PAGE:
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Realization of an AIDS-Free Generation:  Ensuring Sustainable Treatment for Children

Shirin Heidari, PhD1; Lynne M. Mofenson, MD2; Linda-Gail Bekker, MBChB, FCP, PhD3
[+] Author Affiliations
1Inforia, Geneva, Switzerland
2Eunice Kennedy Shriver National Institute of Child Health and Human Development, National Institutes of Health, Bethesda, Maryland
3The Desmond Tutu HIV Centre, University of Cape Town, Cape Town, South Africa
JAMA. 2014;312(4):339-340. doi:10.1001/jama.2014.5806.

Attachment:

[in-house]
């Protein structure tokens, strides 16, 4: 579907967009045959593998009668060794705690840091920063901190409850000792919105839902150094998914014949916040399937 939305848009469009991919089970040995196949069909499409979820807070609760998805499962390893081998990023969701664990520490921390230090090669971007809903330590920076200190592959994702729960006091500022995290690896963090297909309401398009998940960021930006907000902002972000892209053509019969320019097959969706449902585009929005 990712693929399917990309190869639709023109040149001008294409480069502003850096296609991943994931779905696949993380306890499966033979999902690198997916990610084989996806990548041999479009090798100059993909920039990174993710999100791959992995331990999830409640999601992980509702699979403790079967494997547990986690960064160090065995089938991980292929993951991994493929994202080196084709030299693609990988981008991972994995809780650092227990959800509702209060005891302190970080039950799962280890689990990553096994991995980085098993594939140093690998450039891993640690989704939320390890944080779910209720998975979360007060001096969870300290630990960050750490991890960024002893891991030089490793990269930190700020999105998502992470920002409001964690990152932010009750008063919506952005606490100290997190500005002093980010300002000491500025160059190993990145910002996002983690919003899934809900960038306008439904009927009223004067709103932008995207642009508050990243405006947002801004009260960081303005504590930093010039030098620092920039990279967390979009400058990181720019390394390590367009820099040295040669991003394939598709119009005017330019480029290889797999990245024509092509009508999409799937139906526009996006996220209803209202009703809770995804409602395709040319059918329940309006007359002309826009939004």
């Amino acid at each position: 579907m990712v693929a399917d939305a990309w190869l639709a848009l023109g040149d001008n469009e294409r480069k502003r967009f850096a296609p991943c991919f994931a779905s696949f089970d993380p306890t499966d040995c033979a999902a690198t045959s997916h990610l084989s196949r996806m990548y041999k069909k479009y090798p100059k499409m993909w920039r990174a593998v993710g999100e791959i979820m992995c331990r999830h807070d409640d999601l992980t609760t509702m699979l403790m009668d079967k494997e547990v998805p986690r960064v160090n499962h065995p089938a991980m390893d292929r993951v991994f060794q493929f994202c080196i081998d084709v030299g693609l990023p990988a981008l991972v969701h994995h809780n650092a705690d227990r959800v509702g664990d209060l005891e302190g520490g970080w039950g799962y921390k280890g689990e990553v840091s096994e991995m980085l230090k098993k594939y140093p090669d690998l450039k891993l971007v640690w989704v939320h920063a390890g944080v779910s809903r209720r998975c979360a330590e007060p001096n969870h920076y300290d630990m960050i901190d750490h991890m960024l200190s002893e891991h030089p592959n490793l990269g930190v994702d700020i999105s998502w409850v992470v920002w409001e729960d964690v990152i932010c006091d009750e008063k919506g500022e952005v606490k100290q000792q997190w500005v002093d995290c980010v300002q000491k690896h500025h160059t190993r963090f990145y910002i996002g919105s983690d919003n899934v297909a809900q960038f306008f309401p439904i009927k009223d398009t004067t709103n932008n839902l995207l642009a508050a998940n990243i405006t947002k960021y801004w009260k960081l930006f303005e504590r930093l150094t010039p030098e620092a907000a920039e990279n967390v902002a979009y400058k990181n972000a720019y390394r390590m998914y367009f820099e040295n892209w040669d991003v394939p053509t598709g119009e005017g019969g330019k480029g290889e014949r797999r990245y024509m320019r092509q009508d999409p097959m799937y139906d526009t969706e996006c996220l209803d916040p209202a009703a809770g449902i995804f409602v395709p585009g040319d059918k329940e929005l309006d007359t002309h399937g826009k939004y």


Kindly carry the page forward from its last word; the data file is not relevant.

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According to a 2011 statement from the Joint United Nations Program on HIV/AIDS (UNAIDS), “by 2015 children everywhere can be born free of HIV and their mothers remain alive.” These ambitious goals were defined to provide renewed energy and to reinvigorate programs to realize the vision of an AIDS-free generation.1 Since the launch of the Global Plan Toward the Elimination of New HIV Infections Among Children by 2015 and Keeping Their Mothers Alive (focused on 22 countries with the highest estimated numbers of pregnant women, with a goal to reduce new HIV infection by 90% and HIV-related maternal deaths by 5%), there has been a substantive expansion of investments resulting in improved access to antiretroviral therapy (ART) in pregnant women as a means to eliminate vertical HIV transmission. As a result, at the end of 2012, 62% of pregnant women with HIV in low- and middle-income countries were receiving ART for prevention of vertical transmission, a significant increase from 14% in 2005.2 This progress has led to a reduction of new infections among children; between 2009 and 2012, it is estimated that 670 000 children in these countries were prevented from acquiring HIV infection.2

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